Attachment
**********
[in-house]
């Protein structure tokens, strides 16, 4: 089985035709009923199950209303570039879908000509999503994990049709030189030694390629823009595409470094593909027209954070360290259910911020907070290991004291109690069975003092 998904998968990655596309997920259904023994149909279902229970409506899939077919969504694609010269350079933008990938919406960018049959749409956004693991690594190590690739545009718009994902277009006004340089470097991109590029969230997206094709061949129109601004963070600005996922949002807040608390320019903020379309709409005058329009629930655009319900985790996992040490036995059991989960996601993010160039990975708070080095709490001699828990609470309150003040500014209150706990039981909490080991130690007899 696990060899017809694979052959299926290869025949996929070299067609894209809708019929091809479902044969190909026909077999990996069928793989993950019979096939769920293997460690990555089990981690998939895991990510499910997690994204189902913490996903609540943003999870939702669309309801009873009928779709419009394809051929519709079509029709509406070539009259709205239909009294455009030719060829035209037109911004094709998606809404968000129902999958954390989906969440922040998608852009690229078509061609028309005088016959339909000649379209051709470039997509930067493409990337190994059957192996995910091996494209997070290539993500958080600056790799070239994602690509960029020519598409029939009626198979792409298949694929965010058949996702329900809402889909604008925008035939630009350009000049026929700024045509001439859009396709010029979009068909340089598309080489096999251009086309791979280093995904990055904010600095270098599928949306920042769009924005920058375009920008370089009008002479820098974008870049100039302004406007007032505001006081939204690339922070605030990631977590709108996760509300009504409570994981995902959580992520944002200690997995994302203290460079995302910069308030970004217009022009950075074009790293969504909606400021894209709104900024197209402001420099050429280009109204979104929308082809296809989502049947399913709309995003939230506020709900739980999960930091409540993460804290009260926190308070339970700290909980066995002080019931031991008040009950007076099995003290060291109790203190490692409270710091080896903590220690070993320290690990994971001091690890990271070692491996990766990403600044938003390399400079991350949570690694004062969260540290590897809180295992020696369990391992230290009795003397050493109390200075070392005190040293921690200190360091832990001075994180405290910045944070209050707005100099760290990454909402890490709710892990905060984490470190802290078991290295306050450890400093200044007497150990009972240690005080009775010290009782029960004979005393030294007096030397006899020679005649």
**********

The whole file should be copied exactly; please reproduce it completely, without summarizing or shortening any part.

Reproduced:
[in-house]
């Protein structure tokens, strides 16, 4: 089985035709009923199950209303570039879908000509999503994990049709030189030694390629823009595409470094593909027209954070360290259910911020907070290991004291109690069975003092 998904998968990655596309997920259904023994149909279902229970409506899939077919969504694609010269350079933008990938919406960018049959749409956004693991690594190590690739545009718009994902277009006004340089470097991109590029969230997206094709061949129109601004963070600005996922949002807040608390320019903020379309709409005058329009629930655009319900985790996992040490036995059991989960996601993010160039990975708070080095709490001699828990609470309150003040500014209150706990039981909490080991130690007899 696990060899017809694979052959299926290869025949996929070299067609894209809708019929091809479902044969190909026909077999990996069928793989993950019979096939769920293997460690990555089990981690998939895991990510499910997690994204189902913490996903609540943003999870939702669309309801009873009928779709419009394809051929519709079509029709509406070539009259709205239909009294455009030719060829035209037109911004094709998606809404968000129902999958954390989906969440922040998608852009690229078509061609028309005088016959339909000649379209051709470039997509930067493409990337190994059957192996995910091996494209997070290539993500958080600056790799070239994602690509960029020519598409029939009626198979792409298949694929965010058949996702329900809402889909604008925008035939630009350009000049026929700024045509001439859009396709010029979009068909340089598309080489096999251009086309791979280093995904990055904010600095270098599928949306920042769009924005920058375009920008370089009008002479820098974008870049100039302004406007007032505001006081939204690339922070605030990631977590709108996760509300009504409570994981995902959580992520944002200690997995994302203290460079995302910069308030970004217009022009950075074009790293969504909606400021894209709104900024197209402001420099050429280009109204979104929308082809296809989502049947399913709309995003939230506020709900739980999960930091409540993460804290009260926190308070339970700290909980066995002080019931031991008040009950007076099995003290060291109790203190490692409270710091080896903590220690070993320290690990994971001091690890990271070692491996990766990403600044938003390399400079991350949570690694004062969260540290590897809180295992020696369990391992230290009795003397050493109390200075070392005190040293921690200190360091832990001075994180405290910045944070209050707005100099760290990454909402890490709710892990905060984490470190802290078991290295306050450890400093200044007497150990009972240690005080009775010290009782029960004979005393030294007096030397006899020679005649």